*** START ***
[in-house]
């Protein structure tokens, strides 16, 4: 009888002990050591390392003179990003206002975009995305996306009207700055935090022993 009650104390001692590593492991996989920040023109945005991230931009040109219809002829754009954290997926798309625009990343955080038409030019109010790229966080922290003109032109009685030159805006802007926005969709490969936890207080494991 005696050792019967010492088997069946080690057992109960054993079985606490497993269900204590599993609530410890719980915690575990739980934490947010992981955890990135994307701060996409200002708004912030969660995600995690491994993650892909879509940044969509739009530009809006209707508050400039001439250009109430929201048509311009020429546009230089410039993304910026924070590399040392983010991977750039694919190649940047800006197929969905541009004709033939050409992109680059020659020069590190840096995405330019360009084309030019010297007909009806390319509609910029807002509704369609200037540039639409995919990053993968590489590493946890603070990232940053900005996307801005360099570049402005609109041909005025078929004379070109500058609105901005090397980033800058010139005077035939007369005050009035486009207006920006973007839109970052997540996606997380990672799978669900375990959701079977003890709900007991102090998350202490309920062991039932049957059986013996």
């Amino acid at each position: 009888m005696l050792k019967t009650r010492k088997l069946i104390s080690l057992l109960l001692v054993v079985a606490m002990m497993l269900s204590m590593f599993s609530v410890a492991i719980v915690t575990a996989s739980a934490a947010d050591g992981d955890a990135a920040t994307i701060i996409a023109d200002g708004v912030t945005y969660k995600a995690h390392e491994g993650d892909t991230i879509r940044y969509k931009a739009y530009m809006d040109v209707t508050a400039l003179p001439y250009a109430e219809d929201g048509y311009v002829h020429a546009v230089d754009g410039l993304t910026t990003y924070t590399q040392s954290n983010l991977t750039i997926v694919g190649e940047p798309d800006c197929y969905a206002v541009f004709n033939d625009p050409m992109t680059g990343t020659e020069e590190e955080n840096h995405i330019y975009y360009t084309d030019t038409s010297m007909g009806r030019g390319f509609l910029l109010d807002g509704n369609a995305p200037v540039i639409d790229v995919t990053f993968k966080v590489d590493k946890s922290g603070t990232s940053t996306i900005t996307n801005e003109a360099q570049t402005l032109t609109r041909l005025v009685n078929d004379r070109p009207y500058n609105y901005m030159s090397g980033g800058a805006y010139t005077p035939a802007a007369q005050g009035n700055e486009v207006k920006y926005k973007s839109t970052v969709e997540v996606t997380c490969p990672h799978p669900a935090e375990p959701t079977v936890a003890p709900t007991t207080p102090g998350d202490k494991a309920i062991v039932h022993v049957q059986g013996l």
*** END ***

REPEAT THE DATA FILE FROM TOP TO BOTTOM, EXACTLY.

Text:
[in-house]
């Protein structure tokens, strides 16, 4: 009888002990050591390392003179990003206002975009995305996306009207700055935090022993 009650104390001692590593492991996989920040023109945005991230931009040109219809002829754009954290997926798309625009990343955080038409030019109010790229966080922290003109032109009685030159805006802007926005969709490969936890207080494991 005696050792019967010492088997069946080690057992109960054993079985606490497993269900204590599993609530410890719980915690575990739980934490947010992981955890990135994307701060996409200002708004912030969660995600995690491994993650892909879509940044969509739009530009809006209707508050400039001439250009109430929201048509311009020429546009230089410039993304910026924070590399040392983010991977750039694919190649940047800006197929969905541009004709033939050409992109680059020659020069590190840096995405330019360009084309030019010297007909009806390319509609910029807002509704369609200037540039639409995919990053993968590489590493946890603070990232940053900005996307801005360099570049402005609109041909005025078929004379070109500058609105901005090397980033800058010139005077035939007369005050009035486009207006920006973007839109970052997540996606997380990672799978669900375990959701079977003890709900007991102090998350202490309920062991039932049957059986013996």
């Amino acid at each position: 009888m005696l050792k019967t009650r010492k088997l069946i104390s080690l057992l109960l001692v054993v079985a606490m002990m497993l269900s204590m590593f599993s609530v410890a492991i719980v915690t575990a996989s739980a934490a947010d050591g992981d955890a990135a920040t994307i701060i996409a023109d200002g708004v912030t945005y969660k995600a995690h390392e491994g993650d892909t991230i879509r940044y969509k931009a739009y530009m809006d040109v209707t508050a400039l003179p001439y250009a109430e219809d929201g048509y311009v002829h020429a546009v230089d754009g410039l993304t910026t990003y924070t590399q040392s954290n983010l991977t750039i997926v694919g190649e940047p798309d800006c197929y969905a206002v541009f004709n033939d625009p050409m992109t680059g990343t020659e020069e590190e955080n840096h995405i330019y975009y360009t084309d030019t038409s010297m007909g009806r030019g390319f509609l910029l109010d807002g509704n369609a995305p200037v540039i639409d790229v995919t990053f993968k966080v590489d590493k946890s922290g603070t990232s940053t996306i900005t996307n801005e003109a360099q570049t402005l032109t609109r041909l005025v009685n078929d004379r070109p009207y500058n609105y901005m030159s090397g980033g800058a805006y010139t005077p035939a802007a007369q005050g009035n700055e486009v207006k920006y926005k973007s839109t970052v969709e997540v996606t997380c490969p990672h799978p669900a935090e375990p959701t079977v936890a003890p709900t007991t207080p102090g998350d202490k494991a309920i062991v039932h022993v049957q059986g013996l």